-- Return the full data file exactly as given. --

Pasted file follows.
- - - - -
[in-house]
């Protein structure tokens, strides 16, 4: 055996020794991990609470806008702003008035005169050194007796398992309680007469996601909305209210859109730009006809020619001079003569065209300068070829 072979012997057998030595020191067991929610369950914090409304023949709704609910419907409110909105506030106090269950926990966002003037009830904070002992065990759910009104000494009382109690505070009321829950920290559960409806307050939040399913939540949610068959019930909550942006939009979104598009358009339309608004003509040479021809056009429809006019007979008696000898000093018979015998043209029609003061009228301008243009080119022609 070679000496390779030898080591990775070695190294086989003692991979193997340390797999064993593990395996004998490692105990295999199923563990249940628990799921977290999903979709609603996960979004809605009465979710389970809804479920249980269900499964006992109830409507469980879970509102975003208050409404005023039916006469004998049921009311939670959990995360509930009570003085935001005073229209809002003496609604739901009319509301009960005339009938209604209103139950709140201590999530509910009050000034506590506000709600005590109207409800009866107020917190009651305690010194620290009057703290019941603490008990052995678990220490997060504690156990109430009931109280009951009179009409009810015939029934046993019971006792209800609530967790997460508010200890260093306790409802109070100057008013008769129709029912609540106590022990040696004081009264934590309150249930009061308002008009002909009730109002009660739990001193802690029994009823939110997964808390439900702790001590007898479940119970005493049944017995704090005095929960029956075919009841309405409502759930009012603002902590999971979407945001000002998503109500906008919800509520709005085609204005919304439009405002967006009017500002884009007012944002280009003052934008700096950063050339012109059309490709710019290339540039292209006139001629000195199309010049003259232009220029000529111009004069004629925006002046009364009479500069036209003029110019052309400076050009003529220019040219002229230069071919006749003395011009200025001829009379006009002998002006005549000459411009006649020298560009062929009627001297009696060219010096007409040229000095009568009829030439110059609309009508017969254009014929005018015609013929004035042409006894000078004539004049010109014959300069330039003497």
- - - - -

[in-house]
């Protein structure tokens, strides 16, 4: 055996020794991990609470806008702003008035005169050194007796398992309680007469996601909305209210859109730009006809020619001079003569065209300068070829 072979012997057998030595020191067991929610369950914090409304023949709704609910419907409110909105506030106090269950926990966002003037009830904070002992065990759910009104000494009382109690505070009321829950920290559960409806307050939040399913939540949610068959019930909550942006939009979104598009358009339309608004003509040479021809056009429809006019007979008696000898000093018979015998043209029609003061009228301008243009080119022609 070679000496390779030898080591990775070695190294086989003692991979193997340390797999064993593990395996004998490692105990295999199923563990249940628990799921977290999903979709609603996960979004809605009465979710389970809804479920249980269900499964006992109830409507469980879970509102975003208050409404005023039916006469004998049921009311939670959990995360509930009570003085935001005073229209809002003496609604739901009319509301009960005339009938209604209103139950709140201590999530509910009050000034506590506000709600005590109207409800009866107020917190009651305690010194620290009057703290019941603490008990052995678990220490997060504690156990109430009931109280009951009179009409009810015939029934046993019971006792209800609530967790997460508010200890260093306790409802109070100057008013008769129709029912609540106590022990040696004081009264934590309150249930009061308002008009002909009730109002009660739990001193802690029994009823939110997964808390439900702790001590007898479940119970005493049944017995704090005095929960029956075919009841309405409502759930009012603002902590999971979407945001000002998503109500906008919800509520709005085609204005919304439009405002967006009017500002884009007012944002280009003052934008700096950063050339012109059309490709710019290339540039292209006139001629000195199309010049003259232009220029000529111009004069004629925006002046009364009479500069036209003029110019052309400076050009003529220019040219002229230069071919006749003395011009200025001829009379006009002998002006005549000459411009006649020298560009062929009627001297009696060219010096007409040229000095009568009829030439110059609309009508017969254009014929005018015609013929004035042409006894000078004539004049010109014959300069330039003497």